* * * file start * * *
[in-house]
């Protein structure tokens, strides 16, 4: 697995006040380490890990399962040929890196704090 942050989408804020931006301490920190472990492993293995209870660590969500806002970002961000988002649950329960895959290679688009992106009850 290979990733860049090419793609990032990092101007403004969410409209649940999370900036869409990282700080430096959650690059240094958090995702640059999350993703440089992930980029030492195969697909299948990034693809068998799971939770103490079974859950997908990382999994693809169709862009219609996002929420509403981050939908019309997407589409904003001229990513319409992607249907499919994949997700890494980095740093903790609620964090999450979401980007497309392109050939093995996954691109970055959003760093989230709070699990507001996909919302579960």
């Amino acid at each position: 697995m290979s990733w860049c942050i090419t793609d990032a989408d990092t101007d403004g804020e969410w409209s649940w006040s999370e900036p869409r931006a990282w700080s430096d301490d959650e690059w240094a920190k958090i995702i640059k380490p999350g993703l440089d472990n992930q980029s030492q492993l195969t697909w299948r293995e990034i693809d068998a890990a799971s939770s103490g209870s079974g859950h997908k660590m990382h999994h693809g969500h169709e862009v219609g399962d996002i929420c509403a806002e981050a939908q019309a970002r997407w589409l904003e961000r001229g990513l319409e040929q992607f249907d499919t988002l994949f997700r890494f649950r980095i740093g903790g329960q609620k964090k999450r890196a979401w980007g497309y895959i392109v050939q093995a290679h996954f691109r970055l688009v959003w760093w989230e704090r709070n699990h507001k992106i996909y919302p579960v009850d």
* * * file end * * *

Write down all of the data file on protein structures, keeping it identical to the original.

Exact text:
[in-house]
């Protein structure tokens, strides 16, 4: 697995006040380490890990399962040929890196704090 942050989408804020931006301490920190472990492993293995209870660590969500806002970002961000988002649950329960895959290679688009992106009850 290979990733860049090419793609990032990092101007403004969410409209649940999370900036869409990282700080430096959650690059240094958090995702640059999350993703440089992930980029030492195969697909299948990034693809068998799971939770103490079974859950997908990382999994693809169709862009219609996002929420509403981050939908019309997407589409904003001229990513319409992607249907499919994949997700890494980095740093903790609620964090999450979401980007497309392109050939093995996954691109970055959003760093989230709070699990507001996909919302579960």
């Amino acid at each position: 697995m290979s990733w860049c942050i090419t793609d990032a989408d990092t101007d403004g804020e969410w409209s649940w006040s999370e900036p869409r931006a990282w700080s430096d301490d959650e690059w240094a920190k958090i995702i640059k380490p999350g993703l440089d472990n992930q980029s030492q492993l195969t697909w299948r293995e990034i693809d068998a890990a799971s939770s103490g209870s079974g859950h997908k660590m990382h999994h693809g969500h169709e862009v219609g399962d996002i929420c509403a806002e981050a939908q019309a970002r997407w589409l904003e961000r001229g990513l319409e040929q992607f249907d499919t988002l994949f997700r890494f649950r980095i740093g903790g329960q609620k964090k999450r890196a979401w980007g497309y895959i392109v050939q093995a290679h996954f691109r970055l688009v959003w760093w989230e704090r709070n699990h507001k992106i996909y919302p579960v009850d």